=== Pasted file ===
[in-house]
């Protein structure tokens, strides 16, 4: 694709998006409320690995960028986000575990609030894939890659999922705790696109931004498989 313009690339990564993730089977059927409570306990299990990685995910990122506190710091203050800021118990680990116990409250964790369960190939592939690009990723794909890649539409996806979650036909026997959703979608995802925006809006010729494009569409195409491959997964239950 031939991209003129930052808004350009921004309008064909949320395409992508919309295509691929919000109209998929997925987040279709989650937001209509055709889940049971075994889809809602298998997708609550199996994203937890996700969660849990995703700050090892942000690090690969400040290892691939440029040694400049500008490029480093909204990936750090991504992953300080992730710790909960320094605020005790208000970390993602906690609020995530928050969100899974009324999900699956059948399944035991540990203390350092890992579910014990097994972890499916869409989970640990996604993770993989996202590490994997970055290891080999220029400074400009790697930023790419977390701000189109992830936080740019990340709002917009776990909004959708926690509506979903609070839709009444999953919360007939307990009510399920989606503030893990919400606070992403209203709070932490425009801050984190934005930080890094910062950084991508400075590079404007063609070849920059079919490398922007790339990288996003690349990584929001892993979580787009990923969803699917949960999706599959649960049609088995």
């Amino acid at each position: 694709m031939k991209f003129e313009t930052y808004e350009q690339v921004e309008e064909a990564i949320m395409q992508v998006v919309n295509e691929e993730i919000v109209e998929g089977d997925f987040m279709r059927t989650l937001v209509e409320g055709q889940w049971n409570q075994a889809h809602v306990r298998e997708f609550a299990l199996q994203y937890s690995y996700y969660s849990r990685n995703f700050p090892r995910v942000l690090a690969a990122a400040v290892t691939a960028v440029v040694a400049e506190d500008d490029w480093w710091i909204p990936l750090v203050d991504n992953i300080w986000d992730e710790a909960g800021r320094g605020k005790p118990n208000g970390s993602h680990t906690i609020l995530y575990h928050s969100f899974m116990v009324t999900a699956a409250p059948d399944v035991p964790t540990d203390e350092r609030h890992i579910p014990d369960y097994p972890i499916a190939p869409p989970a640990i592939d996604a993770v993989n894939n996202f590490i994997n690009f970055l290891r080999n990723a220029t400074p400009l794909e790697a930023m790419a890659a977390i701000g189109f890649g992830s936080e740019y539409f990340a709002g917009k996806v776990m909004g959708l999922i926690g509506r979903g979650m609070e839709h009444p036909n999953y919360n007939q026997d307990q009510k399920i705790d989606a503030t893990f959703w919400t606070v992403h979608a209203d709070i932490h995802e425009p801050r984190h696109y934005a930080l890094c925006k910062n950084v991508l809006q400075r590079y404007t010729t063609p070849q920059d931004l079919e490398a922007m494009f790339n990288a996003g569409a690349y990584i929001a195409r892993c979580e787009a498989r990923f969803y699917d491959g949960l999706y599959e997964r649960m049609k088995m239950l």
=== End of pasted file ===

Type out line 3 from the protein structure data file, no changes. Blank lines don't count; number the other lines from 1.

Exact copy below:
């Amino acid at each position: 694709m031939k991209f003129e313009t930052y808004e350009q690339v921004e309008e064909a990564i949320m395409q992508v998006v919309n295509e691929e993730i919000v109209e998929g089977d997925f987040m279709r059927t989650l937001v209509e409320g055709q889940w049971n409570q075994a889809h809602v306990r298998e997708f609550a299990l199996q994203y937890s690995y996700y969660s849990r990685n995703f700050p090892r995910v942000l690090a690969a990122a400040v290892t691939a960028v440029v040694a400049e506190d500008d490029w480093w710091i909204p990936l750090v203050d991504n992953i300080w986000d992730e710790a909960g800021r320094g605020k005790p118990n208000g970390s993602h680990t906690i609020l995530y575990h928050s969100f899974m116990v009324t999900a699956a409250p059948d399944v035991p964790t540990d203390e350092r609030h890992i579910p014990d369960y097994p972890i499916a190939p869409p989970a640990i592939d996604a993770v993989n894939n996202f590490i994997n690009f970055l290891r080999n990723a220029t400074p400009l794909e790697a930023m790419a890659a977390i701000g189109f890649g992830s936080e740019y539409f990340a709002g917009k996806v776990m909004g959708l999922i926690g509506r979903g979650m609070e839709h009444p036909n999953y919360n007939q026997d307990q009510k399920i705790d989606a503030t893990f959703w919400t606070v992403h979608a209203d709070i932490h995802e425009p801050r984190h696109y934005a930080l890094c925006k910062n950084v991508l809006q400075r590079y404007t010729t063609p070849q920059d931004l079919e490398a922007m494009f790339n990288a996003g569409a690349y990584i929001a195409r892993c979580e787009a498989r990923f969803y699917d491959g949960l999706y599959e997964r649960m049609k088995m239950l």